Sunday, March 21, 2010

Clegg - The Kingmaker

With six weeks to go before the British general election, not yet called by the Prime Minister, betting on the outcome is moving quickly. The online betting store is looking at a very close election. David Cameron’s Conservatives had odds of 1-7 and Gordon Brown’s Labour Party have odds of 4-1. A hung parliament is looking increasingly likely. Polling on St Patrick’s day gave the Conservatives a five point lead over labour, with a 3 point margin of error. Its very close.

These odds and polls gives the spotlight to the would be “kingmaker”, Nick Clegg of the Liberal Party – the odds of him winning the election outright are 150 – 1. The Liberal Party is being courted by the outriders of the two main parties, since his guarantees of support would enable either Labour or the Conservative party to claim victory in a minority government, supported by Liberals.

But what would Clegg want in return? Clegg is, by instincts, a watered down version of David Cameron and he would be most inclined to cut a deal with the Conservatives. However, his party – once the bastions of power in nineteenth century Britain, are generally left of centre and more sympathetic to Labour. He has established four tests for power sharing or support for Government. These are: lower taxes on the poor, a pupil premium in education, a greener economy, and political reform. Each of these are accompanied by policies which he would expect his political partner to endorse.

He would also expect, though it is difficult to understand why, a raft of cabinet positions in a true coalition government. Indeed, Vince Cable, his very capable shadow finance minister, has already been in talks with officials from the Treasury and he is touting himself as “the next Chancellor”, likely to be the most unpopular person in Britain once the election is over. Britain is mired in debt and the EU are demanding that taxes increased and programs be cut dramatically so as to pay down deficits and reduce debt. Britain already has the highest personal tax rates in the G8 and has a deficit close to 12% of GDP – twice the average of the EU. Personal debt levels of British households are also very high - 170 percent of overall annual income, compared with 130 percent in the United States – indicating that any reduction in social support services or increase in taxation will be very difficult for the public to tolerate.

Clegg’s thinking is based on the idea of a coalition – power sharing. Based on the election results, whoever is successful in courting Clegg would allocate a number of key cabinet positions to the Liberals and would form a power sharing executive. The least likely position the dominant party will allocate to the Liberals is the position of Chancellor of the Exchequer – the finance ministry. This will be the central position in any British government for a decade to come. More likely are positions in Education, Health, Social Services or Justice. The problem here is that the benchstrength of the Liberal Party in these portfolios is weak.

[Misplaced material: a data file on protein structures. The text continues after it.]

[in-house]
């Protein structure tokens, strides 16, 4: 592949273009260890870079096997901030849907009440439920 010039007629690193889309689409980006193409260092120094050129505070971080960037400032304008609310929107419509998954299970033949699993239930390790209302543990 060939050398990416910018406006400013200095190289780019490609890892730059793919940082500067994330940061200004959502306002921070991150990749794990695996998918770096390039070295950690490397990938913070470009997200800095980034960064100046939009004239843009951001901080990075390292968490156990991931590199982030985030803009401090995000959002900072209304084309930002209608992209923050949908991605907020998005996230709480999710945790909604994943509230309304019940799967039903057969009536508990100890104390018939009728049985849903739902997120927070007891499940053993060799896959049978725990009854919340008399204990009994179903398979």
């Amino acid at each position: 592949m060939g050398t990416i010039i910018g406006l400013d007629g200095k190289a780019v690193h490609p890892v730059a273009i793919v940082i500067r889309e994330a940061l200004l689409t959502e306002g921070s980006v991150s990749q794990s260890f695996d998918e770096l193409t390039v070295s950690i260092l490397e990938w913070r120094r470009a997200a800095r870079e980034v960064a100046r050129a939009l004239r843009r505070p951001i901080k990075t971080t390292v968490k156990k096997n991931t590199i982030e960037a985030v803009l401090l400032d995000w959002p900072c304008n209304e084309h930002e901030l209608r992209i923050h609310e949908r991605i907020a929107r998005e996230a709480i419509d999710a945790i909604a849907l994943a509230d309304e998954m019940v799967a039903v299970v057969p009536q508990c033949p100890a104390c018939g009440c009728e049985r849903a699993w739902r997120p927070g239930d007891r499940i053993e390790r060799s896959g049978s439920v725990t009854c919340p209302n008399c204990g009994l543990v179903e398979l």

It is also unlikely, given Cameron’s desire to be an agent of social change in Britain – especially in relation to health and education – that a Liberal coalition would last long. Disputes at cabinet, significant tensions over policy direction would flare quickly and the whole enterprise might fall apart almost before it got started.

A more likely model for resolving a hung parliament is the Canadian model now in place in Ottawa. The party with the most seats, but not enough to form a majority government, acts as the Governing party and trusts in the support of the house issue by issue. While this is less stable in theory than a coalition, given the scale of the challenge Britain faces, it is more likely to be the case that the Conservatives could govern in this way for a period of time – say two years – before being defeated on a key issue. It is known that the “backroom boys” in Cameron’s conservatives are looking closely at Stephen Harper’s strategy for maintaining an aggressive minority government.

Whatever happens, this will be the most interesting election in Britain since Thatcher was first elected Prime Minister on 4th May 1979. Should Cameron repeat her success on the 6th May 2010, he will have an urgent set of tasks to start to restore confidence in Britain’s economy and to reduce the size, scope and intrusion of Government. Should Labour win, which is still a possibility (though remote), Brown will have succeeded in proving that miracles can happen and that Lazarus is not the only person to have come back from the dead.

What we know for certain is that, in taking all of its bets on the outcome of the election, will be the sure fire winner.

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